One of the US’s oldest and most controversial wind farms may have finished operations. Altamont Winds Inc (AWI), one of four operators in California’s iconic Altamont Pass, has shut down its 800-plus turbines — a routine requirement from 1 November to 15 February to protect endangered birds, such as golden eagles, during the time when they are most active.
But it appears unlikely they will be restarted next year, and no decision has yet been made on repowering the project.
Rick Koebbe, president of PowerWorks Inc, AWI’s owner, had made no comment, nor responded to phone calls or emails in November requesting information on reports that the turbines are stopped permanently.
Sandra Rivera, assistant deputy director of planning at Alameda County, said: "[AWI] have not made a decision whether they will permanently cease operations."
The 828 Kenetech 100kW turbines that AWI operates at Altamont Pass, east of San Francisco, date back to the early 1980s.
The region became notorious in the following decade, along with Tarifa in Spain, for its high incidence of bird deaths, which tainted the wind industry’s image. Birds on or near wind projects are also killed in other ways, including by predators and poisoning. The Altamont Pass’s modern turbines kill 50% fewer birds per installed MW compared with their older counterparts, Rivera said.
Further development of wind power in the Altamont Pass lies in greater understanding of the nesting and travel patterns of birds (especially golden eagles for which this is one of their most prolific nesting areas), and the sympathetic siting of fewer, bigger turbines not mounted on perch-friendly open-lattice towers.
In 2007 AWI backed out of a legal settlement between Alameda County, EnXco, FPL, and SeaWest — major operators of Altamont Pass projects — and bird advocacy groups to address the issue of avian deaths.
That settlement required Alameda County and wind companies to halve bird mortality by 2009. NextEra Energy and EDF Renewable Energy also agreed to "environmentally friendly" repowerings of their sites by 2016. Since 2007, AWI has spent more than $16 million studying and mitigating avian losses.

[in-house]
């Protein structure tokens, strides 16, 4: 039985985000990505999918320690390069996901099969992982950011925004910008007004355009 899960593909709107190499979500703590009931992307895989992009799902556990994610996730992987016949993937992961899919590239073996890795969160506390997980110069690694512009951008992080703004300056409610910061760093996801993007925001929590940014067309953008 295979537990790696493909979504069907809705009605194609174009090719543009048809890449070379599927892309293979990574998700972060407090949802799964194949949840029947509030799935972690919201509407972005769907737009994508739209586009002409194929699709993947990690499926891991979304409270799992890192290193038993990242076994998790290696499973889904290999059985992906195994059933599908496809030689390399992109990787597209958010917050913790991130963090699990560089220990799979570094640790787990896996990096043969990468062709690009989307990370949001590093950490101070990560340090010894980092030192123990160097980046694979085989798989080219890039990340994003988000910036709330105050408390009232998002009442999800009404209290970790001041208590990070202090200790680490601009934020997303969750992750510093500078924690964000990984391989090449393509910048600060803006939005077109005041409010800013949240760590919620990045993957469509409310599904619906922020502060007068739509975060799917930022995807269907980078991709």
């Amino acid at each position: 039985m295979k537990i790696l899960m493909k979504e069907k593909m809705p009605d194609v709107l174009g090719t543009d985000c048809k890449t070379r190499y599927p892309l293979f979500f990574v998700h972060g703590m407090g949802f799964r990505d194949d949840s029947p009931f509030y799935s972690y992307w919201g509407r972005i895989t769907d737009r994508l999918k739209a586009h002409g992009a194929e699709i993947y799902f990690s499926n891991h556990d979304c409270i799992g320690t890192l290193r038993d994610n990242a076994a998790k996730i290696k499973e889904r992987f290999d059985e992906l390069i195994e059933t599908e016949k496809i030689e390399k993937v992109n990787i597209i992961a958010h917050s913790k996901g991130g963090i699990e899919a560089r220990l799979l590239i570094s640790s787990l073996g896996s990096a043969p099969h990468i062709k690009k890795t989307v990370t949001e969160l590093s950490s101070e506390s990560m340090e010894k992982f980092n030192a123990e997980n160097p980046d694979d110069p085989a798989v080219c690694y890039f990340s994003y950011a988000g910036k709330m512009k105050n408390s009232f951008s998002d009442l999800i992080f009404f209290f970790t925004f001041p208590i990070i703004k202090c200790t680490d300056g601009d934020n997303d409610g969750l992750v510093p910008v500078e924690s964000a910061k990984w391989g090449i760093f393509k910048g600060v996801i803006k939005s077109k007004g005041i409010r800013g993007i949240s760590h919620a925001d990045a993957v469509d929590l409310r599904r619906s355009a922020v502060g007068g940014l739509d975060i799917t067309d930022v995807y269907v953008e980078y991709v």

In March 2015, AWI won a controversial three-year extension to 2018 for its permits to operate the wind farm.
One of those opposing the extension was Jill Birchell, special agent in charge of law enforcement at the US Fish & Wildlife Service (FWS) in California and Nevada, the federal agency that oversees protected birds.
Turbines owned and operated by AWI had been linked to the death or injury of 67 golden eagles between 2004 and 2014, she said.
FWS confirmed that AWI’s vice president Bill Damon emailed the organisation on 23 October saying the company would permanently shut down and cease operations of its Altamont turbines. That is despite Alameda County — not FWS — being the permitting agency for the project’s operation.
"The reduction of avian impacts was a primary factor that influenced our decision to discontinue operating our Altamont wind farms," Damon wrote.
Golden eagle kills are illegal, unless a company has a federal permit allowing it to cause a strictly limited number of deaths. The only wind company with such a permit in northern California is EDF, for a project in Solano County.
FWS is pursuing one criminal investigation of a wind company in the Altamont Pass because of golden eagle kills, Birchill told Windpower Monthly.
Declining to name which company is targeted, she said: "The FWS, including the Office of Law Enforcement, has notified AWI multiple times that their continued unpermitted take of golden eagles at the Altamont is unlawful."
Altamont Winds LLC, of which AWI is an affiliate, has applied for a permit from Alameda County for a 54MW repowering of the project — to be named Summit Wind — to be considered on 10 December.